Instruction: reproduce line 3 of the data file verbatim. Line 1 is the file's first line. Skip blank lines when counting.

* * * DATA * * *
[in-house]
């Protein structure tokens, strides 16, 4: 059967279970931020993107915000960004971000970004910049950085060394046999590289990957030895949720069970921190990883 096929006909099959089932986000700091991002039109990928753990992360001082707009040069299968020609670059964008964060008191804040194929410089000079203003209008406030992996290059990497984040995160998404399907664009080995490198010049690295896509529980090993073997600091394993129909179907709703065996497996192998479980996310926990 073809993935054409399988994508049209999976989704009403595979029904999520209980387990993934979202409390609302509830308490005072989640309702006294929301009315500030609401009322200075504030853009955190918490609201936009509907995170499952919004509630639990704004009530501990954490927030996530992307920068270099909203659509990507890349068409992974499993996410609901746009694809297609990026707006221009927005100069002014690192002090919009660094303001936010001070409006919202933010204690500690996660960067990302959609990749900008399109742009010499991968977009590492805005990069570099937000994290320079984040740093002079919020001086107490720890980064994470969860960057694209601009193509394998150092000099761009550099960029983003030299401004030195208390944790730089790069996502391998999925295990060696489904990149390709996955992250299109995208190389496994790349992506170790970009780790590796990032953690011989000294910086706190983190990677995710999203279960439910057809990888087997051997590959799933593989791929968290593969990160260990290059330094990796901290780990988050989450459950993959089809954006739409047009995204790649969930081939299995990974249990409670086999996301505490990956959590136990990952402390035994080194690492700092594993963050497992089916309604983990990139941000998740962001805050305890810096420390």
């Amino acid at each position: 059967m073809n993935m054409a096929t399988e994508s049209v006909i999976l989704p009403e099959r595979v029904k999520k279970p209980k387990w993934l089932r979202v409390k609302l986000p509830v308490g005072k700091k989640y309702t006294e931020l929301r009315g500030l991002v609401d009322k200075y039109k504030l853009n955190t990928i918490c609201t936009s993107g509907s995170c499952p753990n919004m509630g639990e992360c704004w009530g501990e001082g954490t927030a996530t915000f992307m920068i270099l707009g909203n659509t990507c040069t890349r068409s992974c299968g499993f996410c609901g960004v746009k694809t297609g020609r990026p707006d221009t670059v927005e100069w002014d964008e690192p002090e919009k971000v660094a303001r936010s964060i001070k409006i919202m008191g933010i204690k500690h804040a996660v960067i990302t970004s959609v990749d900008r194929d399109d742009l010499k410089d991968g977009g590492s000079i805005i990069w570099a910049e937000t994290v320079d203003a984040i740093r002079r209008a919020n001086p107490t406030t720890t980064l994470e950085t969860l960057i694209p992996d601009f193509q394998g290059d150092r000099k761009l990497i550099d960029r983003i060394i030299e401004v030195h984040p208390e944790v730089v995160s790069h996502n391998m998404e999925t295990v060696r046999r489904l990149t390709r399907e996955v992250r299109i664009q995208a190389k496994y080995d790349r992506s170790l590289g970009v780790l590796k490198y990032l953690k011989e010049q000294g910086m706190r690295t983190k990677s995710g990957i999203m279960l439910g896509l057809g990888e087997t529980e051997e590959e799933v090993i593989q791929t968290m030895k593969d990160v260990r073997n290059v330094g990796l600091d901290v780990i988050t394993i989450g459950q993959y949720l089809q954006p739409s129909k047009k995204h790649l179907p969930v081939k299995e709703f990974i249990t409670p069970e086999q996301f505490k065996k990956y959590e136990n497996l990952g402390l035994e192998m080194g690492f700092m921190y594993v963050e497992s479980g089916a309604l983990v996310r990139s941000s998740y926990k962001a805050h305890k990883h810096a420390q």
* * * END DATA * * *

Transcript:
């Amino acid at each position: 059967m073809n993935m054409a096929t399988e994508s049209v006909i999976l989704p009403e099959r595979v029904k999520k279970p209980k387990w993934l089932r979202v409390k609302l986000p509830v308490g005072k700091k989640y309702t006294e931020l929301r009315g500030l991002v609401d009322k200075y039109k504030l853009n955190t990928i918490c609201t936009s993107g509907s995170c499952p753990n919004m509630g639990e992360c704004w009530g501990e001082g954490t927030a996530t915000f992307m920068i270099l707009g909203n659509t990507c040069t890349r068409s992974c299968g499993f996410c609901g960004v746009k694809t297609g020609r990026p707006d221009t670059v927005e100069w002014d964008e690192p002090e919009k971000v660094a303001r936010s964060i001070k409006i919202m008191g933010i204690k500690h804040a996660v960067i990302t970004s959609v990749d900008r194929d399109d742009l010499k410089d991968g977009g590492s000079i805005i990069w570099a910049e937000t994290v320079d203003a984040i740093r002079r209008a919020n001086p107490t406030t720890t980064l994470e950085t969860l960057i694209p992996d601009f193509q394998g290059d150092r000099k761009l990497i550099d960029r983003i060394i030299e401004v030195h984040p208390e944790v730089v995160s790069h996502n391998m998404e999925t295990v060696r046999r489904l990149t390709r399907e996955v992250r299109i664009q995208a190389k496994y080995d790349r992506s170790l590289g970009v780790l590796k490198y990032l953690k011989e010049q000294g910086m706190r690295t983190k990677s995710g990957i999203m279960l439910g896509l057809g990888e087997t529980e051997e590959e799933v090993i593989q791929t968290m030895k593969d990160v260990r073997n290059v330094g990796l600091d901290v780990i988050t394993i989450g459950q993959y949720l089809q954006p739409s129909k047009k995204h790649l179907p969930v081939k299995e709703f990974i249990t409670p069970e086999q996301f505490k065996k990956y959590e136990n497996l990952g402390l035994e192998m080194g690492f700092m921190y594993v963050e497992s479980g089916a309604l983990v996310r990139s941000s998740y926990k962001a805050h305890k990883h810096a420390q």